Mincemeat. 

Many years ago when I was just a teenager, and newly left home, I brought the first ever issue of a new magazine called Prima. At the time it was probably aimed at ladies with families but I brought it for the patterns and recipes that gave me a glimpse of that other world, frequented by real grown ups, who baked and stitched. Over those first years I never missed a copy and made lots of things from its pages. Many of those pages still exist inbetween the pages of various recipe books or in a box file in my home. 

Prima is still in print but I no longer buy it. It’s now to glossy and  grown up for me! 

Every Christmas without fail for the last 25+ years I have made a batch of mincemeat from one of those first issues. Almost every year we all enjoy it so much I make a second batch. This year I just doubled the recipe from the start!

I used my largest bowl. It was my grandmothers and is very special to me.

In went

  • 12oz currants
  • 1lb each of sultanas, raisins and light brown sugar
  • 8oz each dried apricots, mxd peel and glace cherries. All chopped. 
  • 4oz chopped blanched almonds.
  • 4tsp each, ground cloves, cinnamon and nutmeg.
  • 2tsp each allspice and ground ginger. 
  • Zest and juice 3 oranges
  • 8oz melted butter.

The whole lot is then stirred well and soaked with 1/2 pint each of brandy and sherry. 

It smells more than lovely and it’s really difficult to not get tipsy on the fumes or the constant taste testing. 

After leaving it to soak over night I treat it like jam and jar it in warm sterilised jars. The recipe says it keeps for up to 2 months but this year I deliberately left one from last Christmas and it was still perfect. 

This batch was a bit wet when I went back to it so I added extra fruit. There’s no science involved, I just poured and stirred until it looked even better.

 I tried it again to be sure. Twice in fact. This stuff is good! 

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Swarm in a tree top. 

It was a lovely bright but frosty morning so I decided to pop down and check the bees. 

I have tried two hives on open mesh floors this year and until today had left the bottoms open. A week of night frost’s have panicked me a bit and today I took boards and slid one in each hive. 

As I left I just stood and realised just how many leaves have fallen since I was last there. It was at that point I noticed the pale item hanging in the tree in front.

I wandered over for a closer look and my heart fell.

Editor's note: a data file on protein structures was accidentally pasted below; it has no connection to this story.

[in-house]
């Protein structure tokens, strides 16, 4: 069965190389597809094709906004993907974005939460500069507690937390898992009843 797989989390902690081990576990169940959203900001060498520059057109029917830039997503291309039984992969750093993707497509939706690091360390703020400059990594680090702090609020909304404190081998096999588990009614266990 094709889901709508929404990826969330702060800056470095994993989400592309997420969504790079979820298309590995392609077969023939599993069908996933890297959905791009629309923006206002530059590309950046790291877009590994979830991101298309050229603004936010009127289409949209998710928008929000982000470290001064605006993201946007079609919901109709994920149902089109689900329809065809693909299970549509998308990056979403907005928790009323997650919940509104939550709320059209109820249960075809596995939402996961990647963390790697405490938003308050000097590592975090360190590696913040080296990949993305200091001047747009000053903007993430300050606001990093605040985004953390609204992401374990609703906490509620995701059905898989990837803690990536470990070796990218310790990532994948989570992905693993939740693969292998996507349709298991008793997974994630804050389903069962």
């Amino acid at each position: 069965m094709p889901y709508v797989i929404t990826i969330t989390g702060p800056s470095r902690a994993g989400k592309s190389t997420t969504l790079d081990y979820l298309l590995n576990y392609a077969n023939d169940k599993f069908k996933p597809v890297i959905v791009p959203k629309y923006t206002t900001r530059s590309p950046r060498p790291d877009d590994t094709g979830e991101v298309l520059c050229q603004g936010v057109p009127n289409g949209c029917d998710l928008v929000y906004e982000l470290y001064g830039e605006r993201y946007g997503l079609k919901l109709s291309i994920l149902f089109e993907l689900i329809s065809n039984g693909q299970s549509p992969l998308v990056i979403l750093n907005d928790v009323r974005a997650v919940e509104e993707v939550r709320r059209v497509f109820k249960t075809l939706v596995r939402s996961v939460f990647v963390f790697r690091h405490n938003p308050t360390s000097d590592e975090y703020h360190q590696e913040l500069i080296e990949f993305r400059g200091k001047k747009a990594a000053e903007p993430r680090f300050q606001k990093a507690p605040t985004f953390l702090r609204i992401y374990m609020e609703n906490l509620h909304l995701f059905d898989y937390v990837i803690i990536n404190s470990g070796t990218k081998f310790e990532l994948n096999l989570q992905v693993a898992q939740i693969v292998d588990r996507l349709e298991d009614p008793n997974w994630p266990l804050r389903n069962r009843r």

Hanging from a branch above my head was the saddest sight I have seen in my beekeeping life so far.

A swarm of bees had started a nest amongst the leaves sometime recently. The frost has caught them and every single one will have died.

It’s a good size swarm and although I think it’s unlikely, they could be mine. I closed my bees down a few weeks ago and after that I don’t reopen until the spring. This gives them time to propolis the joints and settle before it goes really cold. This year it was later than usual as it’s been so warm and I knew my hives were all full of food and bees. I worried they were crowded but had no choice. It was to late to split them and I didn’t want to give them so much extra room the hives got cold later on. 

I won’t know until the spring. There’s nothing I can do. It’s to high to bring down but everytime I visit from now on I will be saddened again. 

I’m angry with myself for not finding them earlier. I know it can’t be helped. It’s just a sad day! 

Autumn harvest. 

It’s been frosty here a couple of mornings this week and suddenly everything I have been putting off needs doing with more urgency.

It is easy to forget that winter is on its way when the garden looks so good still. There is more colour than expected for the time of year and growth is still good.

In the polytunnel although I cleared out the tomatoes I instantly started filling the space with pots of plants. These are things I either want to over winter or, as in the case of these flowers, I just want to enjoy for a bit longer. Really I should be washing the walls and digging the ground over but that has to wait for now. 

This fuchsia has edible berries. All fuchsia are edible, but I’m told these ones actually have some flavour. The plant only just survived last winter and was slow to take off in the spring so now it is slow to ripen. I must remember it’s there and water it occasionally. It apparently make a tasty jam but whether I have enough to try is debatable.

My sweet peppers are still flowering and being pollinated although by what I have no idea. The only insects around seem to be whitefly and mosquito style flies.

I have no intention of harvesting any more of this Cayenne pepper as it is just to strong especially for one so small. The sweet peppers and other chillies are definitely worth having though. 

As is the sweet potato. Grown this year for the first time. I think the pot was maybe a bit small, even though it was the largest I had at the time. The roots seem to have grown around each other which will make peeling difficult! 

I only got a few but I’m definitely going to try again next year.